The ability to manage data internally improves control by implementing quality processes in storage and high availability when consuming data. This research uses a data center architecture that allows the generation of a private cloud to provide secure data storage. Figure 4 details the topology within the data center. This topology provides the capacity to store 60 terabytes of information. It also has redundancy systems and backup equipment that guarantee the availability and quality of the data. In addition, energy backup systems are available in case of any electrical failure. The devices that comprise this private cloud architecture guarantee availability on the proposed platform. The VNX3200 is responsible for storage in solid-state disks. It is connected to the management and processing unit via fiber optics that allow high-speed data transmission. It is composed of two internal controllers that, in addition to managing the storage system and meeting the requests of the processing unit, allow high availability and redundancy of the data. The second element is a Cisco UCS MINI chassis that integrates eight blade servers that allow the creation, administration and distribution of virtual machines. In addition to these tasks, the servers also handle computer processes, attends to customer requests, and are responsible for processes such as load balancing and virtualization tasks. There are elements of redundancy that allow the system to guarantee availability in case of any incident. Finally, the N3K-DC devices are three-layer switches; each one integrates 48 fiber optic ports that are connected in a redundant architecture which guarantees communication. Through this equipment it is possible to communicate with the campus intranet, and the services can even be published to the internet.
All systems are connected directly to the computing center, which is the intelligent part and is responsible for processing tasks. The data center is connected through two-network equipment, that works in layer three, to the data network of the entire campus. This part of the topology guarantees high availability and redundancy in case of an accident in one of the pieces of equipment. This architecture allows the creation and management of different virtual servers, facilitating management in the processing of information according to the concept of big data.

4.2.3. Data Management and Analysis of Big Data

Before starting the process of data analysis and management, work must be aligned to the regulatory framework that applies to the use of data in the smart campus. A specific framework, which applies to environments as proposed, has not been possible to locate in the analysis of previous works; however, at this level the laws generated by each state also govern. These problems are better known in the use of the internet as new factors undermining the right to privacy generate serious problems of personal and commercial security. For the development of this work, the right to privacy for each person has been considered due to the law established by the country where the study originates [65]. In addition, the data is duly protected during the process and is used only for educational analysis, maintaining the right to privacy of the individual protected by the legal tradition that protects and preserves the inviolability of the home, papers and documents. This ensures that others can use none of these elements without the consent of the individual to whom they belong. During the execution of the method, sensitive data thats affect the most intimate details of a person’s privacy have not been used, eliminating the possibility of creating an ideological, racial, sexual, health, economic or any other profile that becomes a threat to the individual. Therefore, the regulations on data protection will not apply to information such as files kept by individuals in the exercise of exclusively personal or domestic activities, nor those data made anonymous in such a way that it is no longer possible to identify the interested party [66]. In a smart campus like the one proposed, there are processes where the identification of individuals is not necessary. The opposite happens in ecosystems such as medicine where the application of big data requires identifying each individual to associate an illness or disease. In this phase, it is important that the data of each person can be associated as belonging to him or her.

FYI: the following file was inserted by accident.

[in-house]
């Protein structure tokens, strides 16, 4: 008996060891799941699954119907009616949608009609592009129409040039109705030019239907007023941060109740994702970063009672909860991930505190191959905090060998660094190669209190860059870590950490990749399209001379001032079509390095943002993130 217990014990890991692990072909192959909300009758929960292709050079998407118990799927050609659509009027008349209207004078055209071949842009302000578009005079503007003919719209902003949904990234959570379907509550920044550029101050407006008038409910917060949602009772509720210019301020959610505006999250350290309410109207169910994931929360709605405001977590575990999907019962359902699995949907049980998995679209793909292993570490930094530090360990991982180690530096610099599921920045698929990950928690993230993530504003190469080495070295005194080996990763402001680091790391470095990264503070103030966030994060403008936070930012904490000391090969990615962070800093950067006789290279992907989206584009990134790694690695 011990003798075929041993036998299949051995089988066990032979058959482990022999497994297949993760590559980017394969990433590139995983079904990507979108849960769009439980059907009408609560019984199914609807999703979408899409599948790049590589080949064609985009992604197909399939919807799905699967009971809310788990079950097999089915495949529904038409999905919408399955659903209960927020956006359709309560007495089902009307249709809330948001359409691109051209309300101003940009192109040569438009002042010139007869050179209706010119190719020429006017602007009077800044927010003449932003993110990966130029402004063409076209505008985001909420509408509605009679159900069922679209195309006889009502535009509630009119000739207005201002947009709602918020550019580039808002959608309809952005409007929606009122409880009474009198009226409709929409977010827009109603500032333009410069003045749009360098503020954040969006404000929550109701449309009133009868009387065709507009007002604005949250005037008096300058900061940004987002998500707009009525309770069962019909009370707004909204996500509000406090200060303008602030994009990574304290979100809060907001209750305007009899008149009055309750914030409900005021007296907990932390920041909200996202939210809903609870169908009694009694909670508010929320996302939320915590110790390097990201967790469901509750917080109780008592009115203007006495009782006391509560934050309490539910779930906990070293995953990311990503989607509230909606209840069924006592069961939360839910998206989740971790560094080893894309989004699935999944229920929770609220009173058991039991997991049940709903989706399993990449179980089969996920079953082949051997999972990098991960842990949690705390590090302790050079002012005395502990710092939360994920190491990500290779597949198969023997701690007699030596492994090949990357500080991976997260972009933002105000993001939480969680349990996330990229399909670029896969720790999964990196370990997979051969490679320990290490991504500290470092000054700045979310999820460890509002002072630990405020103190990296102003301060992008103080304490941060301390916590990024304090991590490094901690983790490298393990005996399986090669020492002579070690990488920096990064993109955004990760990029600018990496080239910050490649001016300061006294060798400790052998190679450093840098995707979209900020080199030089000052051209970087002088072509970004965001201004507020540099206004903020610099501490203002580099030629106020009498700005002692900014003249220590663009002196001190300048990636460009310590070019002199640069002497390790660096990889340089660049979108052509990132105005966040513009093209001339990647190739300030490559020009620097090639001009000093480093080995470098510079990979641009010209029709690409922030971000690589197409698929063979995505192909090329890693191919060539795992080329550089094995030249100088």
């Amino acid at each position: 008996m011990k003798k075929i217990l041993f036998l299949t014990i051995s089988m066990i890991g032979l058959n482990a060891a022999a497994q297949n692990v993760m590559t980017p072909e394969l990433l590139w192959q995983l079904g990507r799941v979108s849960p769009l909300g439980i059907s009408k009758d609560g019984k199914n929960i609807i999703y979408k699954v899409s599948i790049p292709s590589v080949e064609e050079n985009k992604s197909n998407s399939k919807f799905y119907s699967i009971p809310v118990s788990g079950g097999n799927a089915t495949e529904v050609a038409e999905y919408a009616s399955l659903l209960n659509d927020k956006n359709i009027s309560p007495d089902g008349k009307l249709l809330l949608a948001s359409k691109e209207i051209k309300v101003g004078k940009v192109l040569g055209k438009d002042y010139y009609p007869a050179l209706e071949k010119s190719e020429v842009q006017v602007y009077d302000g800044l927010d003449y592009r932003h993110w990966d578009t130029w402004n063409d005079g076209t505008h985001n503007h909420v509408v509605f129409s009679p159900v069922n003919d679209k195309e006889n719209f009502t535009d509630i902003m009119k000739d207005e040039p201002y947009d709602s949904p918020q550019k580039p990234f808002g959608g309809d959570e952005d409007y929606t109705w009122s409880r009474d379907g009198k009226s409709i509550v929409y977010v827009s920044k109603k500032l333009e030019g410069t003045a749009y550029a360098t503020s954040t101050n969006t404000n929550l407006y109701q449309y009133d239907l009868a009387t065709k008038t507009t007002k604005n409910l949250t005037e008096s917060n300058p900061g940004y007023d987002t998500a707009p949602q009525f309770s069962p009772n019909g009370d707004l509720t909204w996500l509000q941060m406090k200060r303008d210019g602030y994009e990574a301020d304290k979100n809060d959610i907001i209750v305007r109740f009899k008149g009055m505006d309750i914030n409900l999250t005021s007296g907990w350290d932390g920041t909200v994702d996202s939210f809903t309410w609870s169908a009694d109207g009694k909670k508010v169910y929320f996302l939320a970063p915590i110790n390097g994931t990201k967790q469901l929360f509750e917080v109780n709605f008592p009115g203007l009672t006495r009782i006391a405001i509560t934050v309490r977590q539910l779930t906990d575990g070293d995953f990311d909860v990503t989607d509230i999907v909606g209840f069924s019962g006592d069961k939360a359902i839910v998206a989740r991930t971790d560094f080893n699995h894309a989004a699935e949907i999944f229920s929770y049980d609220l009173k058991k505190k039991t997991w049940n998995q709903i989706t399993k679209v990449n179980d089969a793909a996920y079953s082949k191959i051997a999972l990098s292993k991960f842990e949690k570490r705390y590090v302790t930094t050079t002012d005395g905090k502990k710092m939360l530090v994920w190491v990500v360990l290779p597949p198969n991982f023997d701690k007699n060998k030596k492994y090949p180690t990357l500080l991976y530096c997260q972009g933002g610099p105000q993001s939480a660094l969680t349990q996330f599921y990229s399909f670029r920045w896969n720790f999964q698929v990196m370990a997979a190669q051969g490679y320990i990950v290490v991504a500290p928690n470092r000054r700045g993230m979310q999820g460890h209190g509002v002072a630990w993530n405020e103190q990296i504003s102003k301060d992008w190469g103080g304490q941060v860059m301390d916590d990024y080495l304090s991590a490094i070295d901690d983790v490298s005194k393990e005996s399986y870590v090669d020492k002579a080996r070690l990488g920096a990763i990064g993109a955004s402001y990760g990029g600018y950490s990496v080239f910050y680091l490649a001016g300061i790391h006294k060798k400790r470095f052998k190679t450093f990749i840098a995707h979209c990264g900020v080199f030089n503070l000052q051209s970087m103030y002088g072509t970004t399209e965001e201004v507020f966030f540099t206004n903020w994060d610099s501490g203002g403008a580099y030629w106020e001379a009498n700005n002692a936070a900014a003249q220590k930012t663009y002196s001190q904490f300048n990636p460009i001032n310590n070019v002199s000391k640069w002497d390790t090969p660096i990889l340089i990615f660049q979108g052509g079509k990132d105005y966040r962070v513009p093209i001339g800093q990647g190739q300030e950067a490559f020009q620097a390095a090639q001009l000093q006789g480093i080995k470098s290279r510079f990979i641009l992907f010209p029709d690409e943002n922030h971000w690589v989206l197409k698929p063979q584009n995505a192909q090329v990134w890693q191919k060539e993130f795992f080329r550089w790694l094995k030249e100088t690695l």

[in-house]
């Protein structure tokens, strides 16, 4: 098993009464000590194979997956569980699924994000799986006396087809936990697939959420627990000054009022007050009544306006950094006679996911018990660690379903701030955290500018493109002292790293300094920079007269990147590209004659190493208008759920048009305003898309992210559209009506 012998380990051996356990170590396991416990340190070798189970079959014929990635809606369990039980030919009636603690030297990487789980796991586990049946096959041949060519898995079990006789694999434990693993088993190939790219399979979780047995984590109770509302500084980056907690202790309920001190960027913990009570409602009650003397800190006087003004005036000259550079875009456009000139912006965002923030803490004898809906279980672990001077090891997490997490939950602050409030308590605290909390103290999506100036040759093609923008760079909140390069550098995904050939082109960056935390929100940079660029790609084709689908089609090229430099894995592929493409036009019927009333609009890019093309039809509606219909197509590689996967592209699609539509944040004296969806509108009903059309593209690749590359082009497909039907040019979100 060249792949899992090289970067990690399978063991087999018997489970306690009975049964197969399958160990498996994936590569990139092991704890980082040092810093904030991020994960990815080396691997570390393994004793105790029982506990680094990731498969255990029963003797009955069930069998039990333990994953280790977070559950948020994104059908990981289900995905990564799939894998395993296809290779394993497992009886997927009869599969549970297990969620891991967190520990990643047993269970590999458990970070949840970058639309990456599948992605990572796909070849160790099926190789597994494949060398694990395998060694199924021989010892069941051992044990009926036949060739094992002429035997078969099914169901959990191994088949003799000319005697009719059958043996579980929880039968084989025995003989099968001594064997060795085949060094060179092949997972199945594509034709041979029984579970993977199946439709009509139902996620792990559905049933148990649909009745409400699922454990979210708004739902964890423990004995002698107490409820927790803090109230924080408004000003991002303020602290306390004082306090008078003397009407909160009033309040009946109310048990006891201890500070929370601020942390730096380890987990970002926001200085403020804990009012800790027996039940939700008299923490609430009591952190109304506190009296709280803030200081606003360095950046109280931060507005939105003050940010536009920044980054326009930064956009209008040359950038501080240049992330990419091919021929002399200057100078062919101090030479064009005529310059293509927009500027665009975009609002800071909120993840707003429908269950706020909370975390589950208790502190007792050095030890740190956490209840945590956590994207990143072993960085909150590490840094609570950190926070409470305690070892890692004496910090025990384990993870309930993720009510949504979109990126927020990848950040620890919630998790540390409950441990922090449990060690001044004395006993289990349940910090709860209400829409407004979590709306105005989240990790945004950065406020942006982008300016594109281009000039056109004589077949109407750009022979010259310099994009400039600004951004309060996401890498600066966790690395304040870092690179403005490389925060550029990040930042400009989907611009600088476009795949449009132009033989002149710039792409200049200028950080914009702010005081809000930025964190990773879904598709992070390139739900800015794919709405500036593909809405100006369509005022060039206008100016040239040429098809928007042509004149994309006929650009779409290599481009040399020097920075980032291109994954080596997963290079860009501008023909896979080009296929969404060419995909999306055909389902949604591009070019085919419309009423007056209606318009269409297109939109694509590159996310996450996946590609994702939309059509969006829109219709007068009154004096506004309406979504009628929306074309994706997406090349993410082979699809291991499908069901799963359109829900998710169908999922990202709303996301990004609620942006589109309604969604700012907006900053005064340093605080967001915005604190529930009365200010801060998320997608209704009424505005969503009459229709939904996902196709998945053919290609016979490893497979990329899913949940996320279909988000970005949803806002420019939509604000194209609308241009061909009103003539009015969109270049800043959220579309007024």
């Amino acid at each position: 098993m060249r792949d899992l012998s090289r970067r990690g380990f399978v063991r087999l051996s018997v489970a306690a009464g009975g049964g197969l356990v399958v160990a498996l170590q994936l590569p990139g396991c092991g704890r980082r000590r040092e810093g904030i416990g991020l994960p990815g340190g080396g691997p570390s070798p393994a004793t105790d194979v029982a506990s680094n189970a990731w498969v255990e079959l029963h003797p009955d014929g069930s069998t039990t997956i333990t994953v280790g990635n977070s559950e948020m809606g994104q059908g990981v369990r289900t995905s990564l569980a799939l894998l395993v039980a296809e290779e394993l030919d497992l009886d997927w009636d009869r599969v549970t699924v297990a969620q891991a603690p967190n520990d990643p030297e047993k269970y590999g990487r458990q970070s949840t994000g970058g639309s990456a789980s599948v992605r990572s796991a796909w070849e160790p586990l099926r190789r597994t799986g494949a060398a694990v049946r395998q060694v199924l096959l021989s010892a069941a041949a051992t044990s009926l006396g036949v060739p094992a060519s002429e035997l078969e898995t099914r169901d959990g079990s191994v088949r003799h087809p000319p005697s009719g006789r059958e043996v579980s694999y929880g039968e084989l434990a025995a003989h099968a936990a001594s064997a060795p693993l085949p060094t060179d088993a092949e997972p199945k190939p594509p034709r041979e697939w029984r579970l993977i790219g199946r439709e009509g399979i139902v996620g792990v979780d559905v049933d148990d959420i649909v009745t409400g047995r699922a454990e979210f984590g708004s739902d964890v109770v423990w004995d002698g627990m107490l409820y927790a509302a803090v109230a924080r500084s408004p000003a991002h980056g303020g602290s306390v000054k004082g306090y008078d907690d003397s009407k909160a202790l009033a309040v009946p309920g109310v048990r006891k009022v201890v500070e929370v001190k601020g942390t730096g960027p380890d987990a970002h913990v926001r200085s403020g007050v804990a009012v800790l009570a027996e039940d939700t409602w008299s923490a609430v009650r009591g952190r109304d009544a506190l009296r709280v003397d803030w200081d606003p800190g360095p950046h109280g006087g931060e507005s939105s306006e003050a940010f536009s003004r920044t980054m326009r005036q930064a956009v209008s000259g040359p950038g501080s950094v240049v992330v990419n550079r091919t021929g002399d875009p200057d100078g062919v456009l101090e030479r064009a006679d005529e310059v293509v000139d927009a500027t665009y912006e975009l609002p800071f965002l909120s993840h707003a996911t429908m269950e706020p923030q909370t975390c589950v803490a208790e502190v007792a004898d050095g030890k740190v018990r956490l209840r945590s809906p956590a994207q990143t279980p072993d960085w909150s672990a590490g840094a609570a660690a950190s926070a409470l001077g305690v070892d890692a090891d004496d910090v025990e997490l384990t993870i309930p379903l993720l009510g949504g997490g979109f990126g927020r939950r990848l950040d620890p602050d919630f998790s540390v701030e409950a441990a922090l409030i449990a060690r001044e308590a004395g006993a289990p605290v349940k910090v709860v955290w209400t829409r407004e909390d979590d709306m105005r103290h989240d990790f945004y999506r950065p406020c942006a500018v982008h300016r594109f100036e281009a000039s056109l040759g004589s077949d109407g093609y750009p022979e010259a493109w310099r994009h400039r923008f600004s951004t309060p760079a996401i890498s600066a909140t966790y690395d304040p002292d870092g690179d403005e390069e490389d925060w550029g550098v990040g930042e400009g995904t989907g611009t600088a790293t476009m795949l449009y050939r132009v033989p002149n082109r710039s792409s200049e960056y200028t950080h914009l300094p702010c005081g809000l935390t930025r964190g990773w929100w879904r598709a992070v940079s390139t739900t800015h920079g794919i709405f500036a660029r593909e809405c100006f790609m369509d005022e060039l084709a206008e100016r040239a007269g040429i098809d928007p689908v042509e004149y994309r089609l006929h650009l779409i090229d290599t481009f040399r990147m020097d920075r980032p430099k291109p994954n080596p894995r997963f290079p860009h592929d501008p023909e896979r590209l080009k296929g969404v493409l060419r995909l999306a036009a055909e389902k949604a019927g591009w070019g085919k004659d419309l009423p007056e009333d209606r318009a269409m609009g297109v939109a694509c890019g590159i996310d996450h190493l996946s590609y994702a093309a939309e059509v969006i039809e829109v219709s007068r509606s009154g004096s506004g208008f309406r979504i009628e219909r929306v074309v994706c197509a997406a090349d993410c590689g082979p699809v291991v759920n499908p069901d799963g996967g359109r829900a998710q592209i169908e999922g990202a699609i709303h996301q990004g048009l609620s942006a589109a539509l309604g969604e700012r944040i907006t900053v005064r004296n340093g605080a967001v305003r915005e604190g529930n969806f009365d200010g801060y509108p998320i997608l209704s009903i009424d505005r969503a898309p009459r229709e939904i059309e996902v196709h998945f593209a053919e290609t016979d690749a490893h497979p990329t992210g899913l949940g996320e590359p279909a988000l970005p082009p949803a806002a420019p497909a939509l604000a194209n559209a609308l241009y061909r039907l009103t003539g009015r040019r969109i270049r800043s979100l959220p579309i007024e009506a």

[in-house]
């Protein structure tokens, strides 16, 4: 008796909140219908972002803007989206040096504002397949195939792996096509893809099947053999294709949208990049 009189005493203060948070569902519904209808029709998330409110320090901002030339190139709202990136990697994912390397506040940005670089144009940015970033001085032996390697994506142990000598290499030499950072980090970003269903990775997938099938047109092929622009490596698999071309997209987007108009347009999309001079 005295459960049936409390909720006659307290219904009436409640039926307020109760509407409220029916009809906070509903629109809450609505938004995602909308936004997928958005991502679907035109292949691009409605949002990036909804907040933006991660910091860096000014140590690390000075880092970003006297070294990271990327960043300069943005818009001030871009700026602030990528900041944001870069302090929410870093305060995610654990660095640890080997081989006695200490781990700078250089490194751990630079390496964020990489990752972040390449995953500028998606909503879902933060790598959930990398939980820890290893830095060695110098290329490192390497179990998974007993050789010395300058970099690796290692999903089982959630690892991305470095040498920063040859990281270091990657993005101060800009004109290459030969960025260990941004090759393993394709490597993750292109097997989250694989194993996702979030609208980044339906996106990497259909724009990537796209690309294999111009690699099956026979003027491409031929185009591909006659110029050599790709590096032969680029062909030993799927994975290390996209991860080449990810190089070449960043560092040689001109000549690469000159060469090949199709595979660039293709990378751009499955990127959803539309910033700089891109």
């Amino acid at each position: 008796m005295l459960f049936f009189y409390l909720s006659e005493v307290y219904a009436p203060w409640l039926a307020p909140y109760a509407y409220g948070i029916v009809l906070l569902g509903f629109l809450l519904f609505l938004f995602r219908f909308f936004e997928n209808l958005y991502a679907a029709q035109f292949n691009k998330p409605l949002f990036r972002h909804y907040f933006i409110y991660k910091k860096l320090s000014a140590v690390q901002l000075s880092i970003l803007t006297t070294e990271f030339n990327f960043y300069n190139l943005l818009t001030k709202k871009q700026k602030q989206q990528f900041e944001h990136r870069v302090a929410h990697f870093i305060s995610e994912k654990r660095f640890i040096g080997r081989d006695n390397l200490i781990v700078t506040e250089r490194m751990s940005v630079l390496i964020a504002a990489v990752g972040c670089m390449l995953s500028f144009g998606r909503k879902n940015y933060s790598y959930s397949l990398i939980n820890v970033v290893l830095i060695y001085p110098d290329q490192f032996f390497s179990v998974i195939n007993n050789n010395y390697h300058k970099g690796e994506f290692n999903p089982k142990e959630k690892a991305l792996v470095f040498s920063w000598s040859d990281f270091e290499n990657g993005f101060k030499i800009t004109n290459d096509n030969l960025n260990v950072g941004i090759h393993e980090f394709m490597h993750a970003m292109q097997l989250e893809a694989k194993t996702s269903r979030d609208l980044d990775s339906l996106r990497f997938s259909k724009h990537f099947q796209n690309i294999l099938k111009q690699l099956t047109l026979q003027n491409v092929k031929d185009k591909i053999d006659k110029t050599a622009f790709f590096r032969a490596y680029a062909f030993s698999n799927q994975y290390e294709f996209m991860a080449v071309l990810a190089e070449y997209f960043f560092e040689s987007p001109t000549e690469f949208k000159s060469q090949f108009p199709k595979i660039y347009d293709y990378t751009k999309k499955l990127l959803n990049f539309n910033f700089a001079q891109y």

The existing data sources in a smart campus directly influence data management. For this reason, it is important to use tools capable of performing a quality process in the extraction, transformation and loading of data (ETL), considering adequate processing times. Studies on educational data analysis use BI techniques applied to educational data in order to discover patterns in students that allow the detection how they learn [67]. The results are used to make corrective decisions in teaching methods, as well as to make projections and anticipate a possible event such as student desertion [68]. These studies use ETL processes, the processed data is stored in a data warehouse, where data is queried through data mining algorithms and a conclusion is reached. These techniques generally take as a guide the application of the processes of data analysis of a company and, when passing them to a wider environment, they present certain technical and knowledge difficulties. On the one hand, a BI system is developed in an environment where the analysis objective is unique and, in many cases, can focus on a part of the business, for example, the detection of variables affecting sales in certain quarters. If the study needs more scalability, it is necessary to go back to the design process, add the variables to generate cubes of online analytical processing (OLAP) and design the dashboards to present the information. For the development of processes, both commercial and open source tools can be used. The decision to use commercial or open source tools depends on the economic limitations of the organizations and knowledge level of the tools.